Saturday, May 11, 2013

Stranger in Her Own Land

Day-o, Day-ay-ay-o
Daylight come and me wan' go home
Day, me say day, me say day, me say day
Me say day, me say day-ay-ay-o
Daylight come and me wan' go home - "The Banana Boat Song", Jamaican - Traditional

The Last Remnants
There they are. On my dining room table.

Scattered, as I left them. The contents of my handbag - deposited there when I returned just three weeks ago from an April trip to my home town, Melbourne, Australia.

 It has become somewhat of a ritual.

I arrive back in New York and leave my luggage unpacked, cases strewn around the apartment any old how. That is Day One.

On Day Two I reluctantly start to unpack. But only what is needed. Clothes that need laundering, shoes, miscellaneous cables.

For the next few days the cases shed their contents on a need-to basis.

Day 5: I empty the contents of my handbag onto  the dining room table. I put away my OZ wallet which has remained in my handbag along with my "American" one. Different wallets for different currencies, different ID cards, different lives. I leave the rest of the contents where they landed.

Eventually the cases are empty, and I put them away.

The final step, yet to be taken as I write this blog post is like a primitive ritual. It is as if when I tidy the handbag contents - file them, trash them, whatever, -  the last link to my spell in Melbourne, Australia, has gone. Erased. Like John Cleese's parrot, it has "ceased to be".

When I remove the last remains of my OZ trip, I will be, in my own mind, be admitting that, "I am back".

I spend my idle times remembering. Apart from the obvious family-based memories, I remember the Australian strangers who crossed my path. People who could only be Aussies.

The man with gap-teeth on the North Melbourne bound bus, who helped me when the bus driver failed to stop.  I'd approached the driver New York style, about to say, "but you told me you would tell me when it was my stop".

The toothless man shushed me with, "He's no Digger!" smile, smile, wink, wink, followed by "I will tell you how to find your way back". Which he did, going out of his way to get off the bus and to escort me to the correct bus for my destination.

I was torn. My left-wing liberal side was repelled by his labeling the Vietnamese driver as "no Digger". Meaning "un Australian. Not white". But then my pragmatic side won through.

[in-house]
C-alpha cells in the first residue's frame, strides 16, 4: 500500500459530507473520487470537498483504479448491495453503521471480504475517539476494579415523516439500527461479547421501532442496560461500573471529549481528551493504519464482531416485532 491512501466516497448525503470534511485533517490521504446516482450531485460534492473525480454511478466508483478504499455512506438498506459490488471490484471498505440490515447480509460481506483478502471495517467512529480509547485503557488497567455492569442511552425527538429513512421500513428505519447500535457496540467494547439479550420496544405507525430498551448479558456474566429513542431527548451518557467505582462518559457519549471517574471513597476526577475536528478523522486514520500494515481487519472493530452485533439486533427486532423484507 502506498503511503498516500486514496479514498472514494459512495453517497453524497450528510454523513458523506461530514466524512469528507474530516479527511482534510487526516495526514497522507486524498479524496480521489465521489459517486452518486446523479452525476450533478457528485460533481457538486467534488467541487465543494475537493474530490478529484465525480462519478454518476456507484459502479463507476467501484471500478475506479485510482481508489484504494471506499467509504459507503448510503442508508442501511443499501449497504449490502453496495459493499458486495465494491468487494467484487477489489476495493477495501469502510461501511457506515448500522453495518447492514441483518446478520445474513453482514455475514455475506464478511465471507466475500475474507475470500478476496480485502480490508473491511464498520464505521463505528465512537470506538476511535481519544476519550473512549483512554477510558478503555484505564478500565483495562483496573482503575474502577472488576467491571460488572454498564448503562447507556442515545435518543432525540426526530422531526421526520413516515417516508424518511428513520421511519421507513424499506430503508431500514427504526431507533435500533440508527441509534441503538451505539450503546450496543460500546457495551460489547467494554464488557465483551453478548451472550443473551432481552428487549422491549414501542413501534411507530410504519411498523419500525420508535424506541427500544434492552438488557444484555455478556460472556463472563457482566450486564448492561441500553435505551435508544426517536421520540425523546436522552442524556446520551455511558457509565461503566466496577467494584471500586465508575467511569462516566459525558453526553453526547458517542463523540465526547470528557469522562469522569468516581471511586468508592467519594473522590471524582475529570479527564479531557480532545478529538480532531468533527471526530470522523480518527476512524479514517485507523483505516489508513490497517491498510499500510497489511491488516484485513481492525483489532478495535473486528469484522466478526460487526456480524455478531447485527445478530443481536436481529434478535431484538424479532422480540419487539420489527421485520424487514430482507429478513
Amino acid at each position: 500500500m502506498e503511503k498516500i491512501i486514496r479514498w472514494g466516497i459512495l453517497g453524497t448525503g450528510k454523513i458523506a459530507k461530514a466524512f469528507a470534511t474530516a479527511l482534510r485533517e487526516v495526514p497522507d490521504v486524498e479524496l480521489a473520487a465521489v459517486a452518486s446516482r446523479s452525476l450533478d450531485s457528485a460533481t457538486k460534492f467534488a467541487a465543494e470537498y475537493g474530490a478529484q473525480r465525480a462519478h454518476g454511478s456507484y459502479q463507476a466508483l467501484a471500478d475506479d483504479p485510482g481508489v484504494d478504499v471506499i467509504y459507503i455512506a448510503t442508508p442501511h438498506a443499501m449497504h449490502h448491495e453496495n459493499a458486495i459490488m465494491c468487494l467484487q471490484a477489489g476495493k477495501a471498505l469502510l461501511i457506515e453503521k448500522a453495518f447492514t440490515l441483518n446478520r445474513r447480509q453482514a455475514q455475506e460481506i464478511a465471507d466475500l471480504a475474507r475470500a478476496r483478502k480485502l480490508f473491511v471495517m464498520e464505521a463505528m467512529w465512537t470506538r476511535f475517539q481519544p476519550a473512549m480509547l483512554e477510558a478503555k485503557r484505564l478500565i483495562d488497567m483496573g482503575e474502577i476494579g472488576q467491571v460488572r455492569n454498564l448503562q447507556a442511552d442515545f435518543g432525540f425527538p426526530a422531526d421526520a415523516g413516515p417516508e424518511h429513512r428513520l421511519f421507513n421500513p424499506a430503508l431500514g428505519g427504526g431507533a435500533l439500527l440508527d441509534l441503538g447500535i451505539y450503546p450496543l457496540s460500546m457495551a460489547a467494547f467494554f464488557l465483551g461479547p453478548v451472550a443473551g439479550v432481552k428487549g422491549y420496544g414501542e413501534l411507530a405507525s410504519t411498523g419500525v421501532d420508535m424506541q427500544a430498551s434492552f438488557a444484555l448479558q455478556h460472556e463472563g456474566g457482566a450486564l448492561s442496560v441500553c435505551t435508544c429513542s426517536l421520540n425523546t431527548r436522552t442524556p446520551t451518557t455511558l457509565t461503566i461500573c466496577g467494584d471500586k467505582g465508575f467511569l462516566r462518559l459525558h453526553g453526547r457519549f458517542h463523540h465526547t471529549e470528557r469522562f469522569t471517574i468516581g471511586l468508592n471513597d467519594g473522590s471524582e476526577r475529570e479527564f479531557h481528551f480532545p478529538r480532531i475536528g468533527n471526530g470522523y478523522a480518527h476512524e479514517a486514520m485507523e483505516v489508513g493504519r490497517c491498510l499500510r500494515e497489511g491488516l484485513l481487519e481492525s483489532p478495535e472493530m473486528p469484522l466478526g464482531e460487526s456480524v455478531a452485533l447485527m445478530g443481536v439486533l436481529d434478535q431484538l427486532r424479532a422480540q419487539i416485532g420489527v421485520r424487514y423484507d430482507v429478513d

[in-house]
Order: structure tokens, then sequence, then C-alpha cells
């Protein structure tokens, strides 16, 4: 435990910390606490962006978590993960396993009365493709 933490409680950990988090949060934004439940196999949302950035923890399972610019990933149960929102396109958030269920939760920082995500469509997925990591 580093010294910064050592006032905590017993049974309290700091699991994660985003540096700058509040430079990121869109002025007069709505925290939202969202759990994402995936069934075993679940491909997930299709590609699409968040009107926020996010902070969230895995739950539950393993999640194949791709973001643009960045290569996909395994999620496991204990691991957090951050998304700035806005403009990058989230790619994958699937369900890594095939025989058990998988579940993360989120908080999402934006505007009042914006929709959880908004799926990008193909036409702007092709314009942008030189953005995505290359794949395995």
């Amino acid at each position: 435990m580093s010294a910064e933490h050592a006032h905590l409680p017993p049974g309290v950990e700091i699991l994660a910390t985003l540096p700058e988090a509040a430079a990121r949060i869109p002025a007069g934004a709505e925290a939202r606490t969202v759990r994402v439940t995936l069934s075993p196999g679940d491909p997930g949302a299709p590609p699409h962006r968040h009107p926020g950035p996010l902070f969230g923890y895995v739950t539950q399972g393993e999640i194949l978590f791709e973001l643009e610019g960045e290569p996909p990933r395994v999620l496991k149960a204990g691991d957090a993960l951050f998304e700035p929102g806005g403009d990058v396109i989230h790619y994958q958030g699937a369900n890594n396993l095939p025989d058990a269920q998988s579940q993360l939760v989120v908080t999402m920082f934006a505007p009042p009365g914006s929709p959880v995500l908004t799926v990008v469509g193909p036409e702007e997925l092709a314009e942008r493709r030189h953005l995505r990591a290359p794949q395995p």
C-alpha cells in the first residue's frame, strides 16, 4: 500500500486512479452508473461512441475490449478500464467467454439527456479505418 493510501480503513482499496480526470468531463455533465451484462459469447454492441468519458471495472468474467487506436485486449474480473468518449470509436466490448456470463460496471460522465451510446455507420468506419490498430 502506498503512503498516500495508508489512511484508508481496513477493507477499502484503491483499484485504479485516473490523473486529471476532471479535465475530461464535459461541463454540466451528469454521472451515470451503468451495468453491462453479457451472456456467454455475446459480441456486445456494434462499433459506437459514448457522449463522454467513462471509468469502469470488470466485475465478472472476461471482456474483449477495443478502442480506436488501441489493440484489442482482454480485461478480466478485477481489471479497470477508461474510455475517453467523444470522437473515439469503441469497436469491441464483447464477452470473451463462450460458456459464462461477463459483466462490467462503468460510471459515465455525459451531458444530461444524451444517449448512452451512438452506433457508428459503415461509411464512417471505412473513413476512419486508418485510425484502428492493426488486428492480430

"Yer not from here, luv?" he asked as we crossed the road. "No," I mumbled. "Thought so," he continued,  "Yer got too much class!"

Heaven forbid!

Then there was the Western suburbs bus driver who delighted in telling me (after seven bus stops) that I was on the wrong bus and I should just cross the road, go back, and start all over again.

A definite "Digger" by the looks of him, and a Bogan to boot, complete with mullet hair. I jumped off the bus and stood forlornly on the nature-strip - grass half a meter high, complete with the obligatory Western suburb thistles.

Should I get the next bus and hope for a kinder driver, or walk across the road and go back as advised. I couldn't decide.

Then I remembered my old Melbourne friend A, telling me just a few days earlier, about how Jetstar airlines had given him the run-around. Sending him to the international terminal (he had a domestic ticket) and back again ("But Sir, you have a domestic ticket!") several Kafkaesque times until he plaintively resorted to using his age, saying to the uncaring unhelp desk person, "But I am distressed".

I tried it. I even dialed a cab. Too late - aparently I was already on the merri-go-round of being lost in my own home town. But more of that later.

Meanwhile I have a table to clear ...

1 comment:

Anonymous said...

Ah girl, you ARE a fish still out of water. But that's the dilemma, Yank convenience and generally helpful people, or Aussies looking at you like you don't belong any more.
How's that beautiful grandchild?
S'too late for me to go back unless I am alone and ready to expire. But then, what would be the fun of it? The smell of the bush, the sound of the ocean, the abbreviated language?
As I've said many times on AA, after 10 years, you might as well stay in Yankeeland.

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